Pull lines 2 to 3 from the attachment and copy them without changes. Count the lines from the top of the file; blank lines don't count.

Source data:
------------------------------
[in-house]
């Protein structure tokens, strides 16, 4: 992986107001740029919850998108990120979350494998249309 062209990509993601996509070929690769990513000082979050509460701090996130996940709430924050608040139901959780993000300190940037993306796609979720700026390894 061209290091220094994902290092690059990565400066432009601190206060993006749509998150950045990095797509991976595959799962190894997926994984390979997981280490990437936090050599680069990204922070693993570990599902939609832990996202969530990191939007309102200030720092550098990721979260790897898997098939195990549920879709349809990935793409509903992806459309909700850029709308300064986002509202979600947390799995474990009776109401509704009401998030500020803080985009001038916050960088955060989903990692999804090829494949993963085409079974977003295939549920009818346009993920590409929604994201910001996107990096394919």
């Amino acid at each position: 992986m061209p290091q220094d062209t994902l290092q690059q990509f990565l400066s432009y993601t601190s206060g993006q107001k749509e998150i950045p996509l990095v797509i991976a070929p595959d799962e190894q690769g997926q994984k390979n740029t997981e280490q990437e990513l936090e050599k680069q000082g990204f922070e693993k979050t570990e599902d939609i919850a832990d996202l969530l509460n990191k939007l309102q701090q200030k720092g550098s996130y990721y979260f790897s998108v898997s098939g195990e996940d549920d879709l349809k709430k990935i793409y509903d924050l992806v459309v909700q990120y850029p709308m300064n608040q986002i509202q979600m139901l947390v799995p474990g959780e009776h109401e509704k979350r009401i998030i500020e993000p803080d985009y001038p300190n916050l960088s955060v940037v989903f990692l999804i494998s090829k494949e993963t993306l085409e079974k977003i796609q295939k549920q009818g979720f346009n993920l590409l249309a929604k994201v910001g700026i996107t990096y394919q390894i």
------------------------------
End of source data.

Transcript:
């Protein structure tokens, strides 16, 4: 992986107001740029919850998108990120979350494998249309 062209990509993601996509070929690769990513000082979050509460701090996130996940709430924050608040139901959780993000300190940037993306796609979720700026390894 061209290091220094994902290092690059990565400066432009601190206060993006749509998150950045990095797509991976595959799962190894997926994984390979997981280490990437936090050599680069990204922070693993570990599902939609832990996202969530990191939007309102200030720092550098990721979260790897898997098939195990549920879709349809990935793409509903992806459309909700850029709308300064986002509202979600947390799995474990009776109401509704009401998030500020803080985009001038916050960088955060989903990692999804090829494949993963085409079974977003295939549920009818346009993920590409929604994201910001996107990096394919």
């Amino acid at each position: 992986m061209p290091q220094d062209t994902l290092q690059q990509f990565l400066s432009y993601t601190s206060g993006q107001k749509e998150i950045p996509l990095v797509i991976a070929p595959d799962e190894q690769g997926q994984k390979n740029t997981e280490q990437e990513l936090e050599k680069q000082g990204f922070e693993k979050t570990e599902d939609i919850a832990d996202l969530l509460n990191k939007l309102q701090q200030k720092g550098s996130y990721y979260f790897s998108v898997s098939g195990e996940d549920d879709l349809k709430k990935i793409y509903d924050l992806v459309v909700q990120y850029p709308m300064n608040q986002i509202q979600m139901l947390v799995p474990g959780e009776h109401e509704k979350r009401i998030i500020e993000p803080d985009y001038p300190n916050l960088s955060v940037v989903f990692l999804i494998s090829k494949e993963t993306l085409e079974k977003i796609q295939k549920q009818g979720f346009n993920l590409l249309a929604k994201v910001g700026i996107t990096y394919q390894i």